4 out of 5
Having established the weird, vaguely-high stakes rules of the gambling boat onto which ne’er-do-well (but apparently fast adapting…) Kaiji finds himself conscripted in volume 1, Nobuyuki Fukumoto has a bit of trouble maintaining the tension – the last minute showdowns become a tad repetitive; Kaiji’s partners, Ando and Furuhata become very much background details; the threat of the room into which the losers are ushered dims – but the obsessive dedication to the confines of “restricted rock-paper-scissors” also works to keep things on track: there are no magic tricks; it’s just math and probability. And those same hiccups – the repetition; the lessened sense of danger – can be read as underlying commentary on how these systems work on a larger scale. When things start to boil over as the clock ticks down, it gives way to incredible pettiness on behalf of the players, which encourages even more steadfast heroism in Kaiji and paves the way for some masterful developments in the book’s concluding chapters.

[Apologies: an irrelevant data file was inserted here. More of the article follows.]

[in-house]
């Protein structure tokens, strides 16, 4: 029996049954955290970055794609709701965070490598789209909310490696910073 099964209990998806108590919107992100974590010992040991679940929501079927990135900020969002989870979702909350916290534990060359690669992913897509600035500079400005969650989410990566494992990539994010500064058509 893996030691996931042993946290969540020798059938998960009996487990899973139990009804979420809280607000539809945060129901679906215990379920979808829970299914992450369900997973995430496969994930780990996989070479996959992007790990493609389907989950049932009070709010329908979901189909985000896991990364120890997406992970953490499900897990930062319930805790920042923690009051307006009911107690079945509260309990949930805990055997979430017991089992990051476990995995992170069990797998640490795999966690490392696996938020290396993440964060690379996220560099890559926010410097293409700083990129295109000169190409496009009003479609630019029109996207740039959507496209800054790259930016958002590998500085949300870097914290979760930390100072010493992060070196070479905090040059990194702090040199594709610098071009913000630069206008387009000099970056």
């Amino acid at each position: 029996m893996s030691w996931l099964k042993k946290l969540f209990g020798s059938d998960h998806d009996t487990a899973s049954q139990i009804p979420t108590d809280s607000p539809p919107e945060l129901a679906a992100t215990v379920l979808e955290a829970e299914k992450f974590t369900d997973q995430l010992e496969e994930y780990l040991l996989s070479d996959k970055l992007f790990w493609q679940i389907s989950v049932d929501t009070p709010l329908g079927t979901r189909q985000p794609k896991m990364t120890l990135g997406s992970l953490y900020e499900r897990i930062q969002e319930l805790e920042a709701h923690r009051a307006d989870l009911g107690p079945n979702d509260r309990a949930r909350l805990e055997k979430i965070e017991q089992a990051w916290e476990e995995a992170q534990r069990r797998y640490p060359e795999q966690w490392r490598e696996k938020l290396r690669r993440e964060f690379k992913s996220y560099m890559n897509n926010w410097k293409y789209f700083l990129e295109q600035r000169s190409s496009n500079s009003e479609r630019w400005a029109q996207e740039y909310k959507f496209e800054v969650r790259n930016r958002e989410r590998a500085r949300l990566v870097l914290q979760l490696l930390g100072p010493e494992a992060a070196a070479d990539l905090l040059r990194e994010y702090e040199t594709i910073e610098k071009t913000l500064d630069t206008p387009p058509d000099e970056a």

The dialogue patter has become familiar at this point and actually works really well with the decompressed way in which Fukumoto lets this play out; the same can be said for his art style – the angular, simplified characters a good juxtaposition to the dramaturgy of a “simple” card game.